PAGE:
This one is the boring one, but it’s really important, so we’ll get it out of the way first.

There’s no avoiding it: you need money in order to travel. For the most part. There are some seriously inspiring people whose whole travel-style revolves around not spending money. But for most people, you’ll need at least some money.

It’s always a good idea to start saving as soon as this notion comes into your head. Because the more you save, the better. In the beginning of my travel life, when I was researching packing suggestions, I read something that said “Pack half the stuff you think you need, and twice the money” or something like that. And in general, that’s pretty good advice. However much you think you need, take more.

I also always advise avoiding going into debt for travel. There are several reasons for this, including a personal aversion to owing people anything, but also, I know from experience, once you’ve caught the travel bug, you’ll want to keep traveling. Best not tie yourself down with debt you have to pay off when you’d rather be on the road. Start with sustainable habits, and you can be on the road more and longer.

Family & Friends Won’t Understand Why You Need This

We know it’s a need. You can’t not do this. But they’re not wired that way, so they won’t understand. Hopefully they’ll at least be supportive, even if they don’t get it. Unfortunately, not everyone is that lucky.

The best thing you can do to make this as easy as possible, do your research, plan things out, prepare, save money, and when you’re ready, sit them down and calmly tell them your plans. It’s entirely possible they’ll freak out, worry you’re throwing your career away, throwing your life away, blah blah blah. But hopefully, if you can calmly say, no look, I have a plan, I’m prepared, they’ll realize you’re not being impulsive, that you’re serious about this, and they can’t stop you.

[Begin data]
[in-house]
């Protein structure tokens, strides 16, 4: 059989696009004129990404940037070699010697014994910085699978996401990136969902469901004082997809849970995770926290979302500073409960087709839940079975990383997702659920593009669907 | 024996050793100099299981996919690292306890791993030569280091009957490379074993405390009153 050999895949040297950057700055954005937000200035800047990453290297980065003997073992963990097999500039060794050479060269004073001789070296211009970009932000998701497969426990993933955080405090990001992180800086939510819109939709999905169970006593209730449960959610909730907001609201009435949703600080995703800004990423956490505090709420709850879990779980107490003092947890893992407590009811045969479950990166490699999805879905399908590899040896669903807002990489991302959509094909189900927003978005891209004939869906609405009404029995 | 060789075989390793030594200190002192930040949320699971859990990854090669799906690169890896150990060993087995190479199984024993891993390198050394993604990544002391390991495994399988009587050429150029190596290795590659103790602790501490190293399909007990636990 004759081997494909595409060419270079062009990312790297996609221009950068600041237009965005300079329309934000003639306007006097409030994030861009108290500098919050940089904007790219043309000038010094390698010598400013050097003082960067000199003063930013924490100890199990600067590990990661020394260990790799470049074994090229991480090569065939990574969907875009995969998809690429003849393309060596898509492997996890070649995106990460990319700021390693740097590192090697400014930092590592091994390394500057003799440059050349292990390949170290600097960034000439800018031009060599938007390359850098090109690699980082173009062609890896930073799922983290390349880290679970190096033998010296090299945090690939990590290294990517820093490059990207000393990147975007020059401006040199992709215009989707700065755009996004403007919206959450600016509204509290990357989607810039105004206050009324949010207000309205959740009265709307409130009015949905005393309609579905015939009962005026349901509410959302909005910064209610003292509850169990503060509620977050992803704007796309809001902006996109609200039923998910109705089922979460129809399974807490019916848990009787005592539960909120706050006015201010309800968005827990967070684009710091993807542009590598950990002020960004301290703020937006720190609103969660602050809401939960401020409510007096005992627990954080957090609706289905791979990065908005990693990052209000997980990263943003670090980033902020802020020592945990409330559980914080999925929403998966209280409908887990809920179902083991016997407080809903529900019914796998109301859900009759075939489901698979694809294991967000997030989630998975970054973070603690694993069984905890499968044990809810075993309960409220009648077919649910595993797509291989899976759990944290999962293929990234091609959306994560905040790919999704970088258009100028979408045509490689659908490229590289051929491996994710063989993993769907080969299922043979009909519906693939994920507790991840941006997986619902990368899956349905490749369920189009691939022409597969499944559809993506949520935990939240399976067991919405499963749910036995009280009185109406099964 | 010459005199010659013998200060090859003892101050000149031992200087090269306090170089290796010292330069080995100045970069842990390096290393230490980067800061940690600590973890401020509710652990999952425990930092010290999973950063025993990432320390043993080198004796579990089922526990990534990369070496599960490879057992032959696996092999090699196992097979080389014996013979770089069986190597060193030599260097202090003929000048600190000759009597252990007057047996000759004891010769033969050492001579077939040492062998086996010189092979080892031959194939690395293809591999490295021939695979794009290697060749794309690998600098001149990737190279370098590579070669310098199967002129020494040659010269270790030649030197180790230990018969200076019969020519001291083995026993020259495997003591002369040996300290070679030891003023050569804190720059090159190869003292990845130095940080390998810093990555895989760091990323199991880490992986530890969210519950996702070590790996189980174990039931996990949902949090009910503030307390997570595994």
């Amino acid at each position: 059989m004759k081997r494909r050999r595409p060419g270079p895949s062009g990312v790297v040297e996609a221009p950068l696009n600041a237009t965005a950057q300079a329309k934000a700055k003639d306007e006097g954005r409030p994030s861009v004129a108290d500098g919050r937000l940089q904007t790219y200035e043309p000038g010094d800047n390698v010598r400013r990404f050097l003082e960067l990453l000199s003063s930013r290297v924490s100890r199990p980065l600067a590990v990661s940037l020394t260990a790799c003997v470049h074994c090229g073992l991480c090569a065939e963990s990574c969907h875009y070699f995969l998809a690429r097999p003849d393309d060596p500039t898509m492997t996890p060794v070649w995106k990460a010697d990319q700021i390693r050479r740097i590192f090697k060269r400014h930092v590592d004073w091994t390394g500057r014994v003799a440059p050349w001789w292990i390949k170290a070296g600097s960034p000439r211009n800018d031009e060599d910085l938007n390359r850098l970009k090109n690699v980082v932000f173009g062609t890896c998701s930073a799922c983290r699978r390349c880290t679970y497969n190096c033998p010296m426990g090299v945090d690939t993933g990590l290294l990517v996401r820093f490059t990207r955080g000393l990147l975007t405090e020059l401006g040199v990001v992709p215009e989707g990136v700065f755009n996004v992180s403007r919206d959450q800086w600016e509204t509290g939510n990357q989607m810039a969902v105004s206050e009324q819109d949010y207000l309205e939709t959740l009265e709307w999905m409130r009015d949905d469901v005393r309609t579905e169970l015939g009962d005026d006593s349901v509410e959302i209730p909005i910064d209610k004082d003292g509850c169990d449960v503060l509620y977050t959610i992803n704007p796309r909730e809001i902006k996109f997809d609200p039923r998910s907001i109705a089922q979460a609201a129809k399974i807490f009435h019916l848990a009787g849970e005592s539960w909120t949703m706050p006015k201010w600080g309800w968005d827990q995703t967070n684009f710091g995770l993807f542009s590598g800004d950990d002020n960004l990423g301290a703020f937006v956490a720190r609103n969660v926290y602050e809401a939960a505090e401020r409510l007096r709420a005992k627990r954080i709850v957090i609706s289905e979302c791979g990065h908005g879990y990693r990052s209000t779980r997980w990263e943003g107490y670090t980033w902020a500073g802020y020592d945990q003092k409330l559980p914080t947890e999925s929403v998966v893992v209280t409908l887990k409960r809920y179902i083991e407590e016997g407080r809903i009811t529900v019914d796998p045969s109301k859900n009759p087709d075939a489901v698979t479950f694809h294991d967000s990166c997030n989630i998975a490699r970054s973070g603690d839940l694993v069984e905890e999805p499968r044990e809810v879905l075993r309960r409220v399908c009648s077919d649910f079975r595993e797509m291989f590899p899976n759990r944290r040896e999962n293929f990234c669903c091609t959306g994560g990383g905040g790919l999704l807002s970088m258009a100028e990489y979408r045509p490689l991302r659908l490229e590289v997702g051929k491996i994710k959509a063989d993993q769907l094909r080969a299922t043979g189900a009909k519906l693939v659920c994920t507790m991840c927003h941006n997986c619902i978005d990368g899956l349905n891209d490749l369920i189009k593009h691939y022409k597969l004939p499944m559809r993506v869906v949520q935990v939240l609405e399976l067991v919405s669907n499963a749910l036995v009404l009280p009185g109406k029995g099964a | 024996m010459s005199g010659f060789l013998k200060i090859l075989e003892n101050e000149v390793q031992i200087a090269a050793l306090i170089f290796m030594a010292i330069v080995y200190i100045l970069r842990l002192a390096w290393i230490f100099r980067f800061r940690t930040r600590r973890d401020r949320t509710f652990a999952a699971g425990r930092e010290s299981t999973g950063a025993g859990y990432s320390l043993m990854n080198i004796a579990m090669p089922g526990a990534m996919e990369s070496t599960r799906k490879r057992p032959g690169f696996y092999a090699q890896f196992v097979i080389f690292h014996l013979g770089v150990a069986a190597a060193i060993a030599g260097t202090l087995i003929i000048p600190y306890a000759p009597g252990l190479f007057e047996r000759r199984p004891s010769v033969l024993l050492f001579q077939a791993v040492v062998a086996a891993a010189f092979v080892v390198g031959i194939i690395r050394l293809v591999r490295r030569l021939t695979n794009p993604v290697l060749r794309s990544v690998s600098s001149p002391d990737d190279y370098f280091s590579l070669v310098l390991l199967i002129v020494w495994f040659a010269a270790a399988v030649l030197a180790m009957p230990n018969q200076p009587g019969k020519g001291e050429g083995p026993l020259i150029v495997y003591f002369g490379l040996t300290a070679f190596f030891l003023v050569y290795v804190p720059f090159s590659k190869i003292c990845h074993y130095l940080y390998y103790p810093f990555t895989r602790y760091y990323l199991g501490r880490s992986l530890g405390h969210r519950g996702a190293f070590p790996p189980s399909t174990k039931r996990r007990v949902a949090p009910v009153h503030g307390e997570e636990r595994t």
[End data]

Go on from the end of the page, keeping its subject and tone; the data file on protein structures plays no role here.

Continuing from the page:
The most important thing to remember is this: it’s not their life. Do not, I repeat, do not let anyone persuade you to not take this leap. They don’t know the need that’s in your heart. They don’t know how thoroughly you’ve prepared. It’s not their life. They don’t get to decide. Take the leap and follow your own path.

Relationships: How To Navigate the S.O. Situation When You Have the Travel Bug

This could be a whole blog post. Hell, this could be a whole blog. But I’m going to be totally 100% honest with you: I’m not the best person to advise on this.

Ideal situation is that either you’re single, or you’re in a committed relationship with a fellow travel dreamer and you hit the road together.

But it doesn’t work out that smoothly for everyone. The best I can do here is tell you to be honest with yourself about your needs, and then be honest with your significant other. Hopefully you will be able to find the answer together, somewhere between the both of you.

Your Job

Some people love their jobs, and would be devastated to say goodbye to it forever. Personally I’m not one of those people and never have been. My brain is wired for self-employment. But if you’re one of those people, there’s good news! You have options!

  • Remote Work: With this option, you keep doing exactly what you’ve been doing for your company, but you do it from your laptop on the beach in Thailand, or from your flat in Paris with a view of the Eiffel Tower. Technology has given us so much connectivity with each other, there’s almost no point in people still having to work in an office. Do your research. Pitch it to your boss, emphasizing the benefits to the company. Kick butt. She says yes. Do work, do travel.
  • Sabbatical: Exactly like it sounds. Take a temporary leave from work, come back from the road and still have your job. The key to making your employers go for this is to make it as easy as possible for them. Find your temporary replacement, train them, do everything you can. (This goes for the Remote Work option, too).